This week on The Historians Podcast, Peter Betz, history columnist for the Leader Herald newspaper in Gloversville, has stories on the local impact of the 1918 influenza pandemic, some notorious Fulton County jail escapes, and the Airship Gelatin, funded by Johnstown’s Knox family.
Listen to the podcast here. Continue reading
The Elizabeth Cady Stanton Women’s Consortium will place a historic plaque in front of the historic Fulton County Courthouse on the corner of S. William and W. Main Streets, in Johnstown where Stanton’s father, Judge Daniel Cady, practiced law.
Active since 2006, ECSWC is a collective of eight women’s organizations from Fulton and Montgomery Counties committed to honoring and continuing the advocacy for women pioneered by Johnstown native Elizabeth Cady Stanton. The Consortium supports women’s education, history, culture, leadership and equity through a variety of activities. Continue reading
This week on “The Historians” podcast, Gloversville Leader Herald columnist Peter Betz has stories about animals making history, an attempted bombing of a Fulton County deputy sheriff’s car and a nostalgic look back at the introduction of television in the 1940s and 1950s. You can listen to the podcast here. Continue reading
This week on “The Historians” podcast, sports historian Mike Hauser explores Fulton County connections to major league baseball. For example, Jack McKeon, who played for the Gloversville Glovers in 1950, managed the Florida Marlins to a World Series victory in 2003. Hauser writes a column on local sports history for the Gloversville Leader Herald. Listen to the podcast here. Continue reading
Schoharie Crossing State Historic Site will welcome Fulton County Historian Samantha Hall-Saladino as she presents a talk on the women of Fulton County and their roles in World War One and World War Two.
This free presentation will be held in the Enders House on Schoharie Street in Fort Hunter on August 23rd starting at 6:30 pm. Continue reading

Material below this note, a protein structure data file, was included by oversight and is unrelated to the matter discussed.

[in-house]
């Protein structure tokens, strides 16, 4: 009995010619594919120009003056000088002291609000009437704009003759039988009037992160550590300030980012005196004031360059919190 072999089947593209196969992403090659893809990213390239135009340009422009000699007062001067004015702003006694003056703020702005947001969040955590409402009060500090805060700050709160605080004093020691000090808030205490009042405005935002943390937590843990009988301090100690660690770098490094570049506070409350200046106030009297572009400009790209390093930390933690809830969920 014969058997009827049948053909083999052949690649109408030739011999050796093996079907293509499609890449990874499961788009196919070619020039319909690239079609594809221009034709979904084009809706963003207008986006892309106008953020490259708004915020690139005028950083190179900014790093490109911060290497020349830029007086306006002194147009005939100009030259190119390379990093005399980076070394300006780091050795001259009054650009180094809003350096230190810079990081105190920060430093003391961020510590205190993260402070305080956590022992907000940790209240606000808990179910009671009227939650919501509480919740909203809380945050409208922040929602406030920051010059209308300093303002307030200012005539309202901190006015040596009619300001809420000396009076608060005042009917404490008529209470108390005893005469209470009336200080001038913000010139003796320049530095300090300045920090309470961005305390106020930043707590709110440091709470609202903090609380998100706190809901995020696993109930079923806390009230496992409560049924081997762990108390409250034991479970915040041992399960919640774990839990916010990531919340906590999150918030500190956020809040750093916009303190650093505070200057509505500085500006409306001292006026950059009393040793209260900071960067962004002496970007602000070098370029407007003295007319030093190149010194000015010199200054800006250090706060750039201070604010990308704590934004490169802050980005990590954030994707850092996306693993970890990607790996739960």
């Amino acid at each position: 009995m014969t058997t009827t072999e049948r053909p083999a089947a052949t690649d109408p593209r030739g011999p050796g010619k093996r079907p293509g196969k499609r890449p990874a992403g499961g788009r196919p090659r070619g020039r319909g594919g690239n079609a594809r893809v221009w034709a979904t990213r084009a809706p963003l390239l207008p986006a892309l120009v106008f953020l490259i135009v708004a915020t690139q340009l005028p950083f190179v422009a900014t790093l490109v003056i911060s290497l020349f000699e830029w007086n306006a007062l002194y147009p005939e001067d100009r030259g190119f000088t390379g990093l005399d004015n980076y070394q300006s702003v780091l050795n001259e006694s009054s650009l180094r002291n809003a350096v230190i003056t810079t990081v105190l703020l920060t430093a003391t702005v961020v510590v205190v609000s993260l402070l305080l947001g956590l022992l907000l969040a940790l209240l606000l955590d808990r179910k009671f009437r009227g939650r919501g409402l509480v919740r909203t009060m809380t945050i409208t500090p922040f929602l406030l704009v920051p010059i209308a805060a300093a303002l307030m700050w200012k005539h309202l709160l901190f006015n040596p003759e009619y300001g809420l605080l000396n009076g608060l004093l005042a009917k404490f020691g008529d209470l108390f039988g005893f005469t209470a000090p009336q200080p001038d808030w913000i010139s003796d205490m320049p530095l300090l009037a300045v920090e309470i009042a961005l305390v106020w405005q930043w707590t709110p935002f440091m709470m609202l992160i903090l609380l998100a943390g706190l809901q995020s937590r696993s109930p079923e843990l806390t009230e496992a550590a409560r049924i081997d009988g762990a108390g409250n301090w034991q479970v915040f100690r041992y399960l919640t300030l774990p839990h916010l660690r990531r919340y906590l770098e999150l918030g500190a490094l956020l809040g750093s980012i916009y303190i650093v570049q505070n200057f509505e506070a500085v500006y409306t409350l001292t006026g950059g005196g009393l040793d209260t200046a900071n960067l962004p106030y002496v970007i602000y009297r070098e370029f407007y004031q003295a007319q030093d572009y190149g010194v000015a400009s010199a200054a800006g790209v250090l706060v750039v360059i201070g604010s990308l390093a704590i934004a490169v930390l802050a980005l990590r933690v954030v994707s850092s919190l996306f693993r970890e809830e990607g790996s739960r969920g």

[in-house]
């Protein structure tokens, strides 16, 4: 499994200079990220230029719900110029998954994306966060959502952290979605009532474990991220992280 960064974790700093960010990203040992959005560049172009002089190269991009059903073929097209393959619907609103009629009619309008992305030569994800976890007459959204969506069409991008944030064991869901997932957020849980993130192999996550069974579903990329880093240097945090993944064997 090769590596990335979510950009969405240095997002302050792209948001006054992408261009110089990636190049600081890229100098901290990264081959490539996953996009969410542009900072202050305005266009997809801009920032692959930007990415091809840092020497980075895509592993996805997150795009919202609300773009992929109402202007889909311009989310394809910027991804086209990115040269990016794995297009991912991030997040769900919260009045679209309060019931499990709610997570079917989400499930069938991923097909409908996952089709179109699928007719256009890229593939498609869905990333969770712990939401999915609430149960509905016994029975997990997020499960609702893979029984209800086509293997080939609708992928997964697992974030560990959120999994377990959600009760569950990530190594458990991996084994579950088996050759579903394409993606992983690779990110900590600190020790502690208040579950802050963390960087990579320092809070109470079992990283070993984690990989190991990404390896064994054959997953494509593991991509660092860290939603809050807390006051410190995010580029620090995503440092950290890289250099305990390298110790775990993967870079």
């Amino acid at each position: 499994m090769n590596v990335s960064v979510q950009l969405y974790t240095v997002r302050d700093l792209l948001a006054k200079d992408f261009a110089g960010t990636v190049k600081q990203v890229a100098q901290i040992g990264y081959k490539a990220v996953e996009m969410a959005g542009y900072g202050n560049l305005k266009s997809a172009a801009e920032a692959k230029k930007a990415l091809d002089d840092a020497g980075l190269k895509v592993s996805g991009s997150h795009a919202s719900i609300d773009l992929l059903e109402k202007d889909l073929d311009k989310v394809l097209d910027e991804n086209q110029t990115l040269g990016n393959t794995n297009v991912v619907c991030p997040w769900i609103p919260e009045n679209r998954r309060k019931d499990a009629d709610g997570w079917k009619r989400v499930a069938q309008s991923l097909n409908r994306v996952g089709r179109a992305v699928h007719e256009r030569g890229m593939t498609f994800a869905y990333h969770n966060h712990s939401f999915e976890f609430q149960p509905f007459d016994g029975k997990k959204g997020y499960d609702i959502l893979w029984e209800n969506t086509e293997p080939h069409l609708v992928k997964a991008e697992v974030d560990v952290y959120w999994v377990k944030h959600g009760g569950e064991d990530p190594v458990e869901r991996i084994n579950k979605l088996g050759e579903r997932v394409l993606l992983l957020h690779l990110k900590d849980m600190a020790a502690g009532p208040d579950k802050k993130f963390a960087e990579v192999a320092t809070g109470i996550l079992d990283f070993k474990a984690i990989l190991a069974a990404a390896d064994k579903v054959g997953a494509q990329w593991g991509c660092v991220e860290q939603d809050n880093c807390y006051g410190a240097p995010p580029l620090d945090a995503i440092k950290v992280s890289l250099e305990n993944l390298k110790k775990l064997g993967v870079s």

One of the real pleasures in researching and writing When Men and Mountain Meet was exploring the actual sites of the historic places mentioned in my book: the little town of Castorland on the Black River, the LeRay Mansion at Fort Drum, Gouverneur Morris’ Mansion at Natural Dam and David Parish’s house, now the Remington Art Museum, in Ogdensburg. And then there was finding Zephaniah Platt’s grave in the Riverside Cemetery in Plattsburgh, in Lake Placid the site of the 1813 Elba Iron and Steel Manufacturing works , Charles Herreshoff’s flooded iron ore mine in Old Forge and the complex of building foundations that made up John Thurman’s 1790 development at Elm Hill.
There was one site, however, that was a little harder to locate than the others; Sir William Johnson’s fishing camp “Fish House”. Continue reading
Sports enthusiast Mike Hauser has a personal stake in advocating National Baseball Hall of Fame status for George Joseph Burns, who played his best years with the New York Giants. Burns was the brother of Hauser’s great-grandfather on his mother’s side.
Burns is being inducted into the Fulton County Baseball and Sports Hall of Fame on July 11th during the annual vintage baseball game. Continue reading
This week “The Historians” podcast features Leader Herald columnist Peter Betz with stories of two African American Civil War veterans from Fulton County. Betz also has a tale from the days of Sacandaga Park, operated by the Fonda, Johnstown & Gloversillle Railroad. Listen at “The Historians” online archive at http://www.bobcudmore.com/thehistorians/
In the fourth installment of the Adirondack Museum’s Cabin Fever Sundays series, New York Council for the Humanities speaker Robert Arnold III will explore the legacy of Robert Fulton, the creator of the first commercially successful steamboat.
Arnold will address the ways Fulton’s steamboat helped to catalyze the expansion of steam power into the energy source that propelled America’s Industrial Revolution. Fulton was a talented artist and inventor who also devised canal locks used in Britain, and the first workable submarine (for Napoleon Bonaparte). Continue reading
This week on “The Historians” podcast, an interview with Gloversville Leader Herald columnist and former Fulton County historian Peter Betz on murders most foul. Betz says his readers react the most to crime tales in his bi-weekly history column. In a 1934 murder, a nurse kept her wits about her, but her friend, a popular Gloversville shoe salesman, died anyway. Listen at “The Historians” online archive at http://www.bobcudmore.com/thehistorians/